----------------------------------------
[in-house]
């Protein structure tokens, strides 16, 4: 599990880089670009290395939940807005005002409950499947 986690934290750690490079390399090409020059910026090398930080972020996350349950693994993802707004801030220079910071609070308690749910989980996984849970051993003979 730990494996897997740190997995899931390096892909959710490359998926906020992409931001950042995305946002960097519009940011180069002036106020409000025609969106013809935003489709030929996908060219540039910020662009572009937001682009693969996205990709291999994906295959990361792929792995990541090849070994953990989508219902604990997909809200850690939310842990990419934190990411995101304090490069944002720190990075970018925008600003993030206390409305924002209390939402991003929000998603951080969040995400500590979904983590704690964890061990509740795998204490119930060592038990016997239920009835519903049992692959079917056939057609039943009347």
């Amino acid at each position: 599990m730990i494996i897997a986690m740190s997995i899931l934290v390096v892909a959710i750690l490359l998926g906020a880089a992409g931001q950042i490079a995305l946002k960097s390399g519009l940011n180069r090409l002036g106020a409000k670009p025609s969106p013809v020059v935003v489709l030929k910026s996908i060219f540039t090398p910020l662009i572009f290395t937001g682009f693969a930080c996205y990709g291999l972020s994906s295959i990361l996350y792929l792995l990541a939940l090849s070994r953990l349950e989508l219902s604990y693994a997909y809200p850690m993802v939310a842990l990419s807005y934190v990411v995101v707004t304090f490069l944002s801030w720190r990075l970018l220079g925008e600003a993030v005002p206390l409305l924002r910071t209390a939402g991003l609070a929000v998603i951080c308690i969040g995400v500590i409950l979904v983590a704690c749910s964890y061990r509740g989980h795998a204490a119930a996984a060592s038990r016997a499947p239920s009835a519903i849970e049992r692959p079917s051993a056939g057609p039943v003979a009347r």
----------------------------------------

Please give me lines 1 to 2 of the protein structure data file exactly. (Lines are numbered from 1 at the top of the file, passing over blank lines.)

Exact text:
[in-house]
């Protein structure tokens, strides 16, 4: 599990880089670009290395939940807005005002409950499947 986690934290750690490079390399090409020059910026090398930080972020996350349950693994993802707004801030220079910071609070308690749910989980996984849970051993003979 730990494996897997740190997995899931390096892909959710490359998926906020992409931001950042995305946002960097519009940011180069002036106020409000025609969106013809935003489709030929996908060219540039910020662009572009937001682009693969996205990709291999994906295959990361792929792995990541090849070994953990989508219902604990997909809200850690939310842990990419934190990411995101304090490069944002720190990075970018925008600003993030206390409305924002209390939402991003929000998603951080969040995400500590979904983590704690964890061990509740795998204490119930060592038990016997239920009835519903049992692959079917056939057609039943009347």